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Biomimetic MicroElectronic Systems
Engineering Research Center
University of Southern California

1450 San Pablo Street
DVRC - 130
Los Angeles, CA 90033

T. 323-442-6786
F. 323-442-6790

Retinal Prosthesis Testbed

Led by James D. Weiland, Ph.D.

The overall goal of this test-bed is to develop a retinal prosthetic system, designed to provide useful vision to millions of blind world-wide.
  From psychophysical testing in sighted volunteers by our group and others, 1,000 electrodes in the central 6 mm diameter area of the human retina could allow large print reading and adequate face recognition vision as well as a 20 degree visual field. Consisting of several subsystems, the retinal prosthesis will be initially divided between implanted and external components. External components will include a camera, image processing unit and bi-directional telemetry. Implanted components will include bi-directional telemetry, hermetically packaged electronics, and a multi-channel electrode array. The implanted electronics will perform power recovery, management of data reception and transmission, digital processing, and analog output of stimulus current.

The figure above shows an intraocular retinal prosthesis will use an external system (visual capture/processing unit not shown other than the camera unit) to capture and process image data and transmit the information to an implanted unit. The implanted unit would decode the data and stimulate the retina with a pattern of electrical impulses to produce a perception.

We have obtained important results about stimulus parameters and percepts from 6 subjects implanted with our Model 1 retinal implant which has a 4x4 electrode array. This information directs the design of a higher resolution retinal prosthesis, which is being developed in collaboration with the Technology Thrusts and our corporate partner; Second Sight Medical Products, Inc. Specific achievements in the first three years include demonstration of an integrated interconnect scheme and a prototype 1000 channel electrode array design. We have invented a closed loop power control system and a 1000-channel stimulator chip has been designed and submitted for fabrication. We have implemented real-time image processing algorithms on multiple platforms and have begun to integrate these systems with data telemetry. Finally, we have implanted prototype systems in cadaveric pig and dog eyes. This includes image acquisition components to demonstrate surgical biocompatibility and mechanical fit.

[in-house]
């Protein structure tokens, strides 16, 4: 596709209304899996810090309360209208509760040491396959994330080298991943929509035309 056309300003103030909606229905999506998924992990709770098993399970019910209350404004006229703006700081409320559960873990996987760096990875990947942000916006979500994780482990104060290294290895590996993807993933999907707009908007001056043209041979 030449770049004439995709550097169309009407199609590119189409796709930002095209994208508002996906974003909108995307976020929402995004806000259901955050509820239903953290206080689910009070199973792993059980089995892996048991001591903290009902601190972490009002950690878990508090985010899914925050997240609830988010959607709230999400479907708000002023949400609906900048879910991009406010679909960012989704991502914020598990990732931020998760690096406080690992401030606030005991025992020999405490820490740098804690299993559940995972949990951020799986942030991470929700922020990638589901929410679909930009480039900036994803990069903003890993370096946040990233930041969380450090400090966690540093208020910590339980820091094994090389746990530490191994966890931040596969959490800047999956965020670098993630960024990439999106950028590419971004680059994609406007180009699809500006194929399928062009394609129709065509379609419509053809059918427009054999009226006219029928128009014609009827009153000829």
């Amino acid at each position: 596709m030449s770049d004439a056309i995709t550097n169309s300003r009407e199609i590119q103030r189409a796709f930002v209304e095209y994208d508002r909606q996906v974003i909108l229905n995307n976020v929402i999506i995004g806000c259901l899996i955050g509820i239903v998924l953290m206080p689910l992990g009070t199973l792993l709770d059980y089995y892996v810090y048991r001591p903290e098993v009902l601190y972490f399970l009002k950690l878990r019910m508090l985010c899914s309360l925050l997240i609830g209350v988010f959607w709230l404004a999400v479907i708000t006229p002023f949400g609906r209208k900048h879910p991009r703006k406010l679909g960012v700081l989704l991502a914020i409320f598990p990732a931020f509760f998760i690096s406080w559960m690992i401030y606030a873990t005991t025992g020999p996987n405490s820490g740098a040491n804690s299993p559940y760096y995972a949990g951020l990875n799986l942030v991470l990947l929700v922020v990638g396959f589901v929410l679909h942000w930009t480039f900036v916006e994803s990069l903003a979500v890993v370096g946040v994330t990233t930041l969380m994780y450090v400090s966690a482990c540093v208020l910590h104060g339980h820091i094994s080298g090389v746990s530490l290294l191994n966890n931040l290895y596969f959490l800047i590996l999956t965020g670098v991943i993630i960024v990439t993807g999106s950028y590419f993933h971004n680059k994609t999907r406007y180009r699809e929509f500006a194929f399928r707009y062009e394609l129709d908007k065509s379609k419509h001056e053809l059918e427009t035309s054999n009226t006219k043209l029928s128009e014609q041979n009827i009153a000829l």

Fundamental research projects in retinal prosthesis physiology are an essential element of our systems integration plan. For example, we have developed a novel method of measuring retinal response to electrical stimulation by using a custom built gene gun. This device propels nanometer size particles (coated with fluorescent indicators) into live retinal cells. We also have constructed multielectrode arrays with a layout similar to the proposed stimulating array. This will allow us to study stimulating channel interactions in isolated retina. Another isolated retina study involves analysis of the retinal response to natural images and the decomposition of that response into Volterra kernels. Such an analysis will lead to a further understanding of the system response of the retina and will allow us to create biomimetic stimulation strategies. From a biocompatibility standpoint, we have begun to study the response of retinal cells to electrical stimulation both in isolated cultured cells and in intact animal models. These studies will establish safe limits for electrical stimulation in the retina. Finally, we have begun to study the mechanical properties of the retina and other eye tissues. Our past experience with chronic implantation suggests that the mechanical damage to the retina is a significant concern for long-term implants. However, detailed knowledge of the mechanical properties of eye tissues is lacking, making it difficult to design electrode arrays whose mechanical properties match the retina. Thus, a study into the fundamental mechanical properties of eye tissues is needed to better design the electrode array. In summary, we have fundamental research projects in retinal electrophysiology, retinal neuropathology, and biomaterials that will provide a scientific basis for the retinal prosthesis systems design.

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